Expo Focused on Fighting Shoplifting

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    NEWSLETTERS

    Shoplifting, or retail theft, cost $37 billion last year in the U.S. according to a report set to be released at the convention on Tuesday.

    Thousands of security experts and business executives are descending on the Gaylor Texan Convention Center this week to discuss and prevent one of the costliest crimes in the U.S.

    Shoplifting, or retail theft, cost $37 billion last year in the U.S. according to a report set to be released at the convention on Tuesday.

    Professor Dick Hollinger, Ph.D., of the University of Florida, conducts the annual retail survey for the industry. While retail theft has been down the last few years it is back up. The survey shows retail theft up $4 billion from last year, which is its highest level since 2006.

    Expo Focused on Fighting Shoplifting

    [DFW] Expo Focused on Fighting Shoplifting
    Shoplifting, or retail theft, cost $37 billion last year in the U.S. according to a report set to be released at the convention on Tuesday.

    “This is by far the largest property crime in America,” Hollinger said. “So, as I tell my students, if you want to study property crime go to the mall. (It’s like) bleeding to death by paper cuts, it’s kind of like that problem, this is a daily problem.”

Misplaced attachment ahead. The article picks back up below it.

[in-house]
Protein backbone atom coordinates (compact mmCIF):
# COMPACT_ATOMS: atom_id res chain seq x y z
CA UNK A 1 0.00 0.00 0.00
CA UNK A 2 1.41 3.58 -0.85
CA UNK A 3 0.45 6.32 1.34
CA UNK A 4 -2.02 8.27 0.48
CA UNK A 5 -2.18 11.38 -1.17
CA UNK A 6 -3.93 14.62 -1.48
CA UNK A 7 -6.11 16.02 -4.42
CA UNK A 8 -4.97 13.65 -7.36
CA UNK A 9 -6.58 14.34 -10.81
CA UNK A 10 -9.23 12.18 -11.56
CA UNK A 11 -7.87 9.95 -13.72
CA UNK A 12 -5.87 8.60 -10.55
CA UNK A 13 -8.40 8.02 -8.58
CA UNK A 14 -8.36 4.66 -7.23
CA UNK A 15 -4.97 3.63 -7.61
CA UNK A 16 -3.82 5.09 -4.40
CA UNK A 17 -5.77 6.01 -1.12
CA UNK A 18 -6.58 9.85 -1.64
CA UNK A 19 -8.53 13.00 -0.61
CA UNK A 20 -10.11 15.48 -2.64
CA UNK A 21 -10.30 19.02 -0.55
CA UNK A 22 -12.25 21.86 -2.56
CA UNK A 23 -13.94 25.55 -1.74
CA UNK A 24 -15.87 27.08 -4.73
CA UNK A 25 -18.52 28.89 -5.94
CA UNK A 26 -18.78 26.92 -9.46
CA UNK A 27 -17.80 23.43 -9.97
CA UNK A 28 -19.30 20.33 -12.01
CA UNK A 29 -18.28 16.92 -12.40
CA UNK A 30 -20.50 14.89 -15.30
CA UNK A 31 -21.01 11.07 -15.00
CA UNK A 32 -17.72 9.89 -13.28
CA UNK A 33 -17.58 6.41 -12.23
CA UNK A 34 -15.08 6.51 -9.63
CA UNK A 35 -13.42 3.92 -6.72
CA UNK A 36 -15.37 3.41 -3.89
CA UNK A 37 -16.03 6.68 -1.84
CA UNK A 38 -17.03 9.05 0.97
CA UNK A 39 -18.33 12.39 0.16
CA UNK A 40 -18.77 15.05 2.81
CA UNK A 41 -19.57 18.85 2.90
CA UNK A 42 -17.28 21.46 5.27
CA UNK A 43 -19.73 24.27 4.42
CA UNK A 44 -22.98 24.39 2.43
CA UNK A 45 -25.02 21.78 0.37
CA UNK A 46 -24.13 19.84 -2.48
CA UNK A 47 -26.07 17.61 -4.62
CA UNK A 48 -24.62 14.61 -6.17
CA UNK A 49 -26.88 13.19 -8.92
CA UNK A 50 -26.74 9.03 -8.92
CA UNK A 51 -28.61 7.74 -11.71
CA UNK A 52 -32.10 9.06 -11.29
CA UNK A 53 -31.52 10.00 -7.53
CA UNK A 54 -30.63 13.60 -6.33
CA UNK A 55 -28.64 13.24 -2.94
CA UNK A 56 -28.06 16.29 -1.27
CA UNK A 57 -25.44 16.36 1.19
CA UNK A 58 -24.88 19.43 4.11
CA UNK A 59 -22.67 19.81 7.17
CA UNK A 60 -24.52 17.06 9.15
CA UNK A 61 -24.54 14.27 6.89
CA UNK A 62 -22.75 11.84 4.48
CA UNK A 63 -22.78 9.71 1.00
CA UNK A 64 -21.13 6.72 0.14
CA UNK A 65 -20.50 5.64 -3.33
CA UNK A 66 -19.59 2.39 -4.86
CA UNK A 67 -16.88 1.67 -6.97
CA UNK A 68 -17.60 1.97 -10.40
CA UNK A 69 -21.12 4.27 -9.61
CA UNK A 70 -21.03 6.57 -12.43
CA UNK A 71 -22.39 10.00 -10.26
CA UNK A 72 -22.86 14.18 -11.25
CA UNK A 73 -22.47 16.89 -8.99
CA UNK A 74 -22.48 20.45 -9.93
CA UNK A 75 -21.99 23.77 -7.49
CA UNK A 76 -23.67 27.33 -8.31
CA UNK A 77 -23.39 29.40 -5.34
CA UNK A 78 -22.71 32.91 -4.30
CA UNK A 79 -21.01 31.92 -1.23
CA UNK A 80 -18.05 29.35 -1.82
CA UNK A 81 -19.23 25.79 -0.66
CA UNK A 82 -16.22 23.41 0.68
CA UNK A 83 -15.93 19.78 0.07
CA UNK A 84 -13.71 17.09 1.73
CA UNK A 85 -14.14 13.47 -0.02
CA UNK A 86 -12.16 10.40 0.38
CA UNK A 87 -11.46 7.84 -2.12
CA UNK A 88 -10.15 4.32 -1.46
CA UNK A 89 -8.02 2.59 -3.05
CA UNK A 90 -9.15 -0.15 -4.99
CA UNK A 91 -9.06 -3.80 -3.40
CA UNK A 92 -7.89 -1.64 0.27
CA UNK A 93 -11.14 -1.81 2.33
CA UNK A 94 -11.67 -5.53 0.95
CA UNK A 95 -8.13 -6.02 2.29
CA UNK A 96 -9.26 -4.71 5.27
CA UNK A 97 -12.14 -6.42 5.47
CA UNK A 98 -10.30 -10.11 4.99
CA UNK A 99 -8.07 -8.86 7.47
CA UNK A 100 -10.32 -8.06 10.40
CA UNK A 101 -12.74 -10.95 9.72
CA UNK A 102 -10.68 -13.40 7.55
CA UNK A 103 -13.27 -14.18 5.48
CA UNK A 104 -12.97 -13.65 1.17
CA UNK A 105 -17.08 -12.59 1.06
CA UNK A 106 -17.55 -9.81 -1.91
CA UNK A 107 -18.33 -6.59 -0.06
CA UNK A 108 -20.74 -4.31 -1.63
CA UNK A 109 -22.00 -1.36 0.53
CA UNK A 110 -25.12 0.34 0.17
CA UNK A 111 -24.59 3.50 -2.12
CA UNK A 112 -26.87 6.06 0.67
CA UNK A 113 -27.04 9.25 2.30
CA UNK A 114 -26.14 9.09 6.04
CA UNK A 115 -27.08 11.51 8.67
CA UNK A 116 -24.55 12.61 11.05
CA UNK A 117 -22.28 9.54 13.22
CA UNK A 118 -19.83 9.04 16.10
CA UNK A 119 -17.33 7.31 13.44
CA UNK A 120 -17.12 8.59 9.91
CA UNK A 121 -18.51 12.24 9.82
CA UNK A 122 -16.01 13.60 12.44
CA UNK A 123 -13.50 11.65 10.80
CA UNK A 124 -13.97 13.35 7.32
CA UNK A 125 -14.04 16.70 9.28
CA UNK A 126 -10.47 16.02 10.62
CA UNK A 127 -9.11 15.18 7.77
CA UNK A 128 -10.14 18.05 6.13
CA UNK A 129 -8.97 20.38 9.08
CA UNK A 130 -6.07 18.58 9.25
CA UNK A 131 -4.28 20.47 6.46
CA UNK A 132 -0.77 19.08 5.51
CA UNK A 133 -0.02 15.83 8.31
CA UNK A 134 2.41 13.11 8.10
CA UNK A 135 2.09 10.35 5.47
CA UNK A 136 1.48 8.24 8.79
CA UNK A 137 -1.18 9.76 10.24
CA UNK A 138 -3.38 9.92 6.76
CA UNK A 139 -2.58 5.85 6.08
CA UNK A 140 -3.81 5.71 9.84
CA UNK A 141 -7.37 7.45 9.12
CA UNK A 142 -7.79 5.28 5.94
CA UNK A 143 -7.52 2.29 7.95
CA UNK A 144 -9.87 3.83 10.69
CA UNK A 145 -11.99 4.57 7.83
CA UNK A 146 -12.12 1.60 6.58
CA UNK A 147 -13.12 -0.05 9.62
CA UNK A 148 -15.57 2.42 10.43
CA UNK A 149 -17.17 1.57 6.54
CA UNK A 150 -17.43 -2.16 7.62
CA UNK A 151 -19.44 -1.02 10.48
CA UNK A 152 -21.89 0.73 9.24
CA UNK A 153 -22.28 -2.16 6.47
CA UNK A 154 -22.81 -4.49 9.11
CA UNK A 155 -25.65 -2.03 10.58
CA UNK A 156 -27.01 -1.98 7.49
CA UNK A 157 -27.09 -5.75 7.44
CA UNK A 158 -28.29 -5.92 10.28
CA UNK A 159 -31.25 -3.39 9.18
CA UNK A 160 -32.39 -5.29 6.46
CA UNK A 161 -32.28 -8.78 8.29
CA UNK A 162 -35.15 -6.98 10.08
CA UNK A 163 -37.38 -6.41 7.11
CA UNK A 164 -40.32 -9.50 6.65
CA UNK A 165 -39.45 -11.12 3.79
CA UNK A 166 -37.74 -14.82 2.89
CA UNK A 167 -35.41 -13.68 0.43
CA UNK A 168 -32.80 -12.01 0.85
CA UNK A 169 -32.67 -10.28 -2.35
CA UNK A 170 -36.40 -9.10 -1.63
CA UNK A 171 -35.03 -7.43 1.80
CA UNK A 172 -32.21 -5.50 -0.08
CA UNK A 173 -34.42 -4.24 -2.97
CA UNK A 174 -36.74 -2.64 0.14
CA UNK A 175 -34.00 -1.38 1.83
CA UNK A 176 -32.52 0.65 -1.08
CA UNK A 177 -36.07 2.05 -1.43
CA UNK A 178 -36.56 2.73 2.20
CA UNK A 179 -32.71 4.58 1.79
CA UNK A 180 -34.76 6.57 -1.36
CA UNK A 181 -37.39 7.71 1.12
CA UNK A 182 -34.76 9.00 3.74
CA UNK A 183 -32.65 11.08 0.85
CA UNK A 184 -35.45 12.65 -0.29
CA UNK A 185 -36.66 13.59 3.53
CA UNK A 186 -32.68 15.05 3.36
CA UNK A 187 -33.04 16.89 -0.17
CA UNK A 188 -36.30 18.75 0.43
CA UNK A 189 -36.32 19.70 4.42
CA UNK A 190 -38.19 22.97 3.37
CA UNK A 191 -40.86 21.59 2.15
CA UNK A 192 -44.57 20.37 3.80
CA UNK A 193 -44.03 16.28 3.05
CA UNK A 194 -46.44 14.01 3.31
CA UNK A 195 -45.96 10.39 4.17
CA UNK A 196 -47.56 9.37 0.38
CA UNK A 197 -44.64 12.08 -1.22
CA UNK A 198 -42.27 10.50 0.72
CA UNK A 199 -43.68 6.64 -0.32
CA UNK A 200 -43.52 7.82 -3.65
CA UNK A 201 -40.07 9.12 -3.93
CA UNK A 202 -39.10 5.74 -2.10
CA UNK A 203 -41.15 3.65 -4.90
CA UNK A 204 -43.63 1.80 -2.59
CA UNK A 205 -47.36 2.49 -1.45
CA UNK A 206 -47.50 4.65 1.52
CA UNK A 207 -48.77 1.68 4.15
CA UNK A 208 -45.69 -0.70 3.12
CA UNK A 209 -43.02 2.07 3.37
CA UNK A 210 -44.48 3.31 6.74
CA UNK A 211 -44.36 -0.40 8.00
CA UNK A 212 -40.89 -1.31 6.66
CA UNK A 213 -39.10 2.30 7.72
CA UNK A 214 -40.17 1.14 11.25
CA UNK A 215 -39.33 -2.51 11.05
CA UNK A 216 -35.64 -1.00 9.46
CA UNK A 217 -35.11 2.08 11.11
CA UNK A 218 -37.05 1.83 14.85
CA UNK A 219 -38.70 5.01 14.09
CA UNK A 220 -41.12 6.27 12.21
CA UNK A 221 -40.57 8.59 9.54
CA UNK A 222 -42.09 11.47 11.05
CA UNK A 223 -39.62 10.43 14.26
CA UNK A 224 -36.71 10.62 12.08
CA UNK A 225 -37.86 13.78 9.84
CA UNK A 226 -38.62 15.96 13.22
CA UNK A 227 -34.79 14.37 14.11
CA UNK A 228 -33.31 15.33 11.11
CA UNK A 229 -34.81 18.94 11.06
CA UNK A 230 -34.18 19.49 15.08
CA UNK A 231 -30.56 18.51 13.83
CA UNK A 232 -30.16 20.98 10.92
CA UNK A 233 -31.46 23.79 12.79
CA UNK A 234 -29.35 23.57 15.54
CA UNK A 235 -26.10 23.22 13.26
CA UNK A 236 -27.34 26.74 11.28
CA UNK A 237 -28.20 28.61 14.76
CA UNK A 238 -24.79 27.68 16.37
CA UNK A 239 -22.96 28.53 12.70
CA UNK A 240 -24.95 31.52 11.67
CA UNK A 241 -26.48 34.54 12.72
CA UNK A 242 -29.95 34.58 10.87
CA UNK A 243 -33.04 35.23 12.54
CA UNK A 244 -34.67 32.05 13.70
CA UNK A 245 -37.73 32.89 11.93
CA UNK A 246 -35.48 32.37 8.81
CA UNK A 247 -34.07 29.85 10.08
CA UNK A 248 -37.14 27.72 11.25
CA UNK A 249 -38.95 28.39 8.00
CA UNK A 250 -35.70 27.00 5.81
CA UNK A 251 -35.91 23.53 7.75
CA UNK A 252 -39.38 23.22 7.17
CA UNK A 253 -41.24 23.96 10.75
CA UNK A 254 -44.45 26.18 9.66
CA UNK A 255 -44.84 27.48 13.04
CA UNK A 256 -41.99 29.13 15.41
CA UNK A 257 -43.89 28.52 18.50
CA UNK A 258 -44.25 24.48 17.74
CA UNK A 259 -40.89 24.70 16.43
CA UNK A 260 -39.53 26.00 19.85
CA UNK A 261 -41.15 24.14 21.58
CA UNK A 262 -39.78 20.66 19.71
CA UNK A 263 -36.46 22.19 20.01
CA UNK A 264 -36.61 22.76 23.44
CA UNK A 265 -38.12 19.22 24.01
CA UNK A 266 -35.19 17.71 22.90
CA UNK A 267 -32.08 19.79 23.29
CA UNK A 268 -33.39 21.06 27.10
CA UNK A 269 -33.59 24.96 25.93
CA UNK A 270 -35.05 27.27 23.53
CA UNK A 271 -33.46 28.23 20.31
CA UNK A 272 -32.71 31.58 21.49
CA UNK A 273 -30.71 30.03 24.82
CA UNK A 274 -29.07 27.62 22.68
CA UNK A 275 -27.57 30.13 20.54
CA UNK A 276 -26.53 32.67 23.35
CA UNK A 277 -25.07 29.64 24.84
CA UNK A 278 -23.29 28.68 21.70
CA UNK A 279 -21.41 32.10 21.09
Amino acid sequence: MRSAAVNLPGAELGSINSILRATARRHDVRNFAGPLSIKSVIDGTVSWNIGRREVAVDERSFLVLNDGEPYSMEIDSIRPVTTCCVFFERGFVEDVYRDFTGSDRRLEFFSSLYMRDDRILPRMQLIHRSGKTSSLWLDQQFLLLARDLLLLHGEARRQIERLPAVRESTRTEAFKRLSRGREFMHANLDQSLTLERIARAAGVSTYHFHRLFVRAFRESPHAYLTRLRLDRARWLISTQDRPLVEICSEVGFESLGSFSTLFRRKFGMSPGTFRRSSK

The issue of retail theft has a big impact on retailers. Not only do they lose the product, but they also pay millions of dollars a year for personnel and technology to combat retail theft.

    “Retailers are spending an enormous amount of money to deal with it,” said Joe Williams of the Texas Retailers Assoc. “I've got members now who have departments that only deal with and operate in organized retail crime.”

    Those costs are unfortunately put on the consumer, although it’s hard to put a precise figure on it, Williams does estimate it.

    “I would say between a penny and two cents per dollar you spend on retail,” Williams said.

     “It’s like a tax, we don't want to pay it, but we do pay it,” Hollinger said.

    And so business executives and security experts come from all over the country for the National Retail Federation’s 2011 Loss Prevention Convention and Expo, to see what is out there on the technology and to get on the same page when combating retail theft and organized retail crime.

    “This is the only way we're going to battle organized retail crime is by sharing and networking,” Williams said.

    The convention runs until Thursday.